June 23, 2016 was an important day for the tech community. After 6 months without a tech IPO, a Silicon Valley darling, Twilio (a cloud communication platform company), went public. More impressive? This “darling” is a full-bred unicorn – a company valued over $1 billion.
Are the public markets finally ready for more unicorns to take flight?
Maybe. First a bit of context. Why the dearth of tech IPOs? Mostly because capital markets are currently flush with capital. Interest rates in the West have been nearly at zero % for almost a decade. In turn, the equity markets have had unprecedented growth rates, tripling in size in seven years.
Access to cheap capital means “risky” businesses with high growth potential could receive private financing across a spectrum of angels, VCs, foreign investors, and hedge funds. Consider that Twilio “only” raised $150M at IPO. Unicorns are finding hundreds of millions of cash from private coffers with less scrutiny and pressure.
Secondly, going public has been challenging for innovative companies. Shortly after IPO, private tech companies like Box, Square and Apigee shed significant enterprise value. Worse, according to Bloomberg data, “of the nearly 200 tech companies that held IPOs on U.S. stock exchanges since the start of 2010 and are still alive and independent, more than half are trading below the price at which the company first sold shares to the public.”
So what does Twilio’s IPO tell us about future tech IPOs?
IPO markets tend to favor certain metrics at certain times. In a previous post, I mentioned: “Pre 2000, the focus for tech was on companies with a lot of registered internet users or, in the tech vernacular of “eyeballs” – in hopes of future monetization. The tech resurgence leading up to 2008 focused on the ability to monetize the technology. Perhaps the 2016 write-downs [of LinkedIn and Twitter] indicate the market’s requirement for double-digit QoQ revenue growth.” Clearly, that’s the market we’re in today.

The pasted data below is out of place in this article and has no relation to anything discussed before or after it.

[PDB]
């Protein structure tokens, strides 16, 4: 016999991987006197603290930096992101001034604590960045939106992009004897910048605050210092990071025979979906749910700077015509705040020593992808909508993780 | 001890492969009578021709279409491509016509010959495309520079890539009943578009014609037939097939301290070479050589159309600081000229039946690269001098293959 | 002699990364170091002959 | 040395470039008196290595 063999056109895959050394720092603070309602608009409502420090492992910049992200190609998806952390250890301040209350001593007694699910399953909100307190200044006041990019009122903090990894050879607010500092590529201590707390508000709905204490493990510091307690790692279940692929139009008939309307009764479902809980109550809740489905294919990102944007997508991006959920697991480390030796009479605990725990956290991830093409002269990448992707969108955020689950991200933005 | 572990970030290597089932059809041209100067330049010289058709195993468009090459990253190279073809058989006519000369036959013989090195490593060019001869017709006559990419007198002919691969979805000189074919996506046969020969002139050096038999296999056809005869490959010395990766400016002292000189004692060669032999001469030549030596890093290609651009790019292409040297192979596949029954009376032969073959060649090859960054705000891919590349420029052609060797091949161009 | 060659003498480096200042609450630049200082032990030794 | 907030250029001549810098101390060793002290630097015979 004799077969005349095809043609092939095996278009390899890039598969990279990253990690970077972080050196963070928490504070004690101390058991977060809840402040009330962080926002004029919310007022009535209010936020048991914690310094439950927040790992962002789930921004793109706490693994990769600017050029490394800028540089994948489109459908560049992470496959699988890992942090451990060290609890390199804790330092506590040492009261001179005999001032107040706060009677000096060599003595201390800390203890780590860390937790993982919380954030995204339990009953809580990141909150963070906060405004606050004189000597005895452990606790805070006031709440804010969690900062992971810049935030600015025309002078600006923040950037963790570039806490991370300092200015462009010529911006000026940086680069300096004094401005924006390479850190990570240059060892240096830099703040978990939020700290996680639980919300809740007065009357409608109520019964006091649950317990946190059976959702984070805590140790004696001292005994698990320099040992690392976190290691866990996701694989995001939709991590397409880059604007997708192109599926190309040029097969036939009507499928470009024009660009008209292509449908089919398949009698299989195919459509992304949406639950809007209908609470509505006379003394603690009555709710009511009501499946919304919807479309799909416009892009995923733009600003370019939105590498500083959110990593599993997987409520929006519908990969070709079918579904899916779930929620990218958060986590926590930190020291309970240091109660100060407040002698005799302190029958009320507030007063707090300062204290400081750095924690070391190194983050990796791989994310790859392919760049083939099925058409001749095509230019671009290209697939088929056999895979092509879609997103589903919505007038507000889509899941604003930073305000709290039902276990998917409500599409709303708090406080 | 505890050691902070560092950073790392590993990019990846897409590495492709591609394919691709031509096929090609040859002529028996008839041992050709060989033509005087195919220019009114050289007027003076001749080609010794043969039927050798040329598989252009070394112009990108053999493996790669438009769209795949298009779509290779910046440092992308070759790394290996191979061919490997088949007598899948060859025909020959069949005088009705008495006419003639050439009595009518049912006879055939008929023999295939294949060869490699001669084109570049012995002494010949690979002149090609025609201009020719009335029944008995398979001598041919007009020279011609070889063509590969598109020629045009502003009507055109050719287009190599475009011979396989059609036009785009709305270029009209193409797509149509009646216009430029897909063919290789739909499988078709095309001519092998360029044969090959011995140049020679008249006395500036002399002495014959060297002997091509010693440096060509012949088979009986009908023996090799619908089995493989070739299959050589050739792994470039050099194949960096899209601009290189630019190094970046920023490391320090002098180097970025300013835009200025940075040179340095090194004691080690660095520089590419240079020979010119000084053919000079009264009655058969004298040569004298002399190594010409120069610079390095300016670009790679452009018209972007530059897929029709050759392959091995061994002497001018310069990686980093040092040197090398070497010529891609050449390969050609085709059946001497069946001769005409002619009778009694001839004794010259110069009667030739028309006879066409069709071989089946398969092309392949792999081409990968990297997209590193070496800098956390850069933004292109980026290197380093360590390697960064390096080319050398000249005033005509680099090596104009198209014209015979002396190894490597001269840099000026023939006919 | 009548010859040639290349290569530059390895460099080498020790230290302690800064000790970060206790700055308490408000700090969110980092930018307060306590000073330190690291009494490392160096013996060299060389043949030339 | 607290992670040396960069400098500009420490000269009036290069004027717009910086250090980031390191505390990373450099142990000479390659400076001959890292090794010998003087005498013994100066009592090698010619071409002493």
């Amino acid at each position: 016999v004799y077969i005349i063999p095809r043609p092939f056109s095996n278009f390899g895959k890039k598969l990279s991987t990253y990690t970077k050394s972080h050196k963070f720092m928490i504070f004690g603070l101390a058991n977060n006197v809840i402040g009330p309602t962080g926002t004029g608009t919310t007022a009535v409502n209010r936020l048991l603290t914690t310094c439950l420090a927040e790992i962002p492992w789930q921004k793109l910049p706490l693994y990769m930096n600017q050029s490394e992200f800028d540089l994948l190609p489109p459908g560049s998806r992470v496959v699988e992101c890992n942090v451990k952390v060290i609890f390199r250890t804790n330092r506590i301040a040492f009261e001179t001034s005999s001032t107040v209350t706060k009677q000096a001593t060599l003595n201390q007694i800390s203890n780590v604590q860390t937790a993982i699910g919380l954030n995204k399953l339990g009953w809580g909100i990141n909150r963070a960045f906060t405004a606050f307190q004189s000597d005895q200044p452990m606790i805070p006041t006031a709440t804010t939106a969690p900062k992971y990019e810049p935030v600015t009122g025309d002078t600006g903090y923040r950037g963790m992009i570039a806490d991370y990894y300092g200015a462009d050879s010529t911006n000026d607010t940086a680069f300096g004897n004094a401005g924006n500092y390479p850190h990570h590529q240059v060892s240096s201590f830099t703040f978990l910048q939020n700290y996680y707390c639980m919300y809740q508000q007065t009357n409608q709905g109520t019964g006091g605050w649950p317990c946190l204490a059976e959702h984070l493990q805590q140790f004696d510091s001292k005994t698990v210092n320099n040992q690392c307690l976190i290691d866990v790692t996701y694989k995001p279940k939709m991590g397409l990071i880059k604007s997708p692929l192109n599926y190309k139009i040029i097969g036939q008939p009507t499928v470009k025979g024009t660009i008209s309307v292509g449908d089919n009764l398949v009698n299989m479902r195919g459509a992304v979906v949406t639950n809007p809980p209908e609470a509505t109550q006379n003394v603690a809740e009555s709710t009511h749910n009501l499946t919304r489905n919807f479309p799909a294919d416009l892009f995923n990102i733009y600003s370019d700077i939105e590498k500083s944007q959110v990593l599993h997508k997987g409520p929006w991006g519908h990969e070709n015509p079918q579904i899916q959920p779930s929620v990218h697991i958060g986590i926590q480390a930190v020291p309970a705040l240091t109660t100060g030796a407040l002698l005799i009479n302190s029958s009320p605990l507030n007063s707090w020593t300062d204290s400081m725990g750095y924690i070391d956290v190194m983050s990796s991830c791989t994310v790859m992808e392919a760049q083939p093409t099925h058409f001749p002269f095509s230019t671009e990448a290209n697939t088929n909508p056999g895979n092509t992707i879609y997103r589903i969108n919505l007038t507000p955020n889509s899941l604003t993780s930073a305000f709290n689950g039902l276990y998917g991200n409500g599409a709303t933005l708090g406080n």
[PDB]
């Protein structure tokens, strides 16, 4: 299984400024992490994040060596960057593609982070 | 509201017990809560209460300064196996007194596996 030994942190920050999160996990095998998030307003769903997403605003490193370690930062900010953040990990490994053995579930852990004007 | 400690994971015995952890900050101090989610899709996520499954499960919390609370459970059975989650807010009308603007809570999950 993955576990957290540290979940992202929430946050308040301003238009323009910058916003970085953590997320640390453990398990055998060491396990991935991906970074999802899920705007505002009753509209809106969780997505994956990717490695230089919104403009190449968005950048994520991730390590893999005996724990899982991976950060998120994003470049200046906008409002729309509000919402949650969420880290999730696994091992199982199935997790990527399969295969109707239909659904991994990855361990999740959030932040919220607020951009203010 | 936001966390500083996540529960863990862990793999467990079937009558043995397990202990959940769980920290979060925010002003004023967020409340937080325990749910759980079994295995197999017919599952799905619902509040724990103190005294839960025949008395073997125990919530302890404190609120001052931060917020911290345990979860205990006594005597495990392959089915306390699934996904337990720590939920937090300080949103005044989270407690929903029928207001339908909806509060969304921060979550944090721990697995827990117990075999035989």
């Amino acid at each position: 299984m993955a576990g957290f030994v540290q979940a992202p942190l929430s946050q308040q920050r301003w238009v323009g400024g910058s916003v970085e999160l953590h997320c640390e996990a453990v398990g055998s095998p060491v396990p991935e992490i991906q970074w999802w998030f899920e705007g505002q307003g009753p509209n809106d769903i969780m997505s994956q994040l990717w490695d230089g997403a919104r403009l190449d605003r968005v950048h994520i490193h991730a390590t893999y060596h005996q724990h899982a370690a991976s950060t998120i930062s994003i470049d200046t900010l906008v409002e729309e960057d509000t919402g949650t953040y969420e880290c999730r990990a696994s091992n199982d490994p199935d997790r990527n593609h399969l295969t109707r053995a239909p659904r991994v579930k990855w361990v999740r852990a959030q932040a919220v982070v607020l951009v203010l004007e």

Twilio’s value is not based on its profitability, which their S-1 filing indicates won’t happen for another 18-24 months. Instead, Twilio’s untapped revenue growth potential (estimated at 60% this year) is what the public markets are betting on. Consider Twilio’s rankings from Seeking Alpha:
- First out of 31 for 2015 annual revenue growth (88% for Twilio, with next highest at 58% (Tableau) )
- First out of 31 for 2016 estimated revenue growth (Twilio will achieve 60%+ full year growth – next highest is 47%)
- At that revenue growth rate, Twilio will likely trade at 5-6x+ 2017E revenue ($1.7B to $2.0B+ EV).
Revenue growth is great, but why are companies that make no money so valuable?
For all the disdain the VC industry receives for backing companies that don’t make money, you may be surprised to see the public markets do the same. Consider that nearly 70% of IPOs from 2013 entered their IPO as unprofitable, according to research from University of Florida’s Professor Jay Ritter.
Companies like Twilio are valued on the belief they can continue to grow at a rapid pace and stay on a “path to profitability.” Of the 30 pages of risk factors detailed in Twilio’s S-1, it seems markets want to believe Twilio has an ability to grow beyond its 28,000 active customer accounts and 900,000 registered developers.
Certainly, the market opportunity is there for Twilio. IDC estimates Twilio’s addressable market for 2017 to be $45.6B for their Programmable Voice, Messaging, and Video products. Twilio’s elegant APIs created the software defined telephony industry. And the future is bright with the growing importance of messaging platforms and Twilio’s new product releases including Facebook Messenger API, unified notification API, two-factor authentication, programmable video and more.
What does this mean for other unicorns – or would be unicorns?
Keep innovating, or your wings will get clipped. Though filled with optimism, Twilio’s IPO and lessons from other tech write-downs demonstrate the necessity to continuously release new products that have frenzied customer adoption and rapid revenue growth. Failure to do so in this IPO will have harsh repercussions that Twitter and LinkedIn suffered in February. A company with billions in annual revenue and healthy to negative profitability doesn’t look like a unicorn to public markets, but an overvalued horse that can’t fly.
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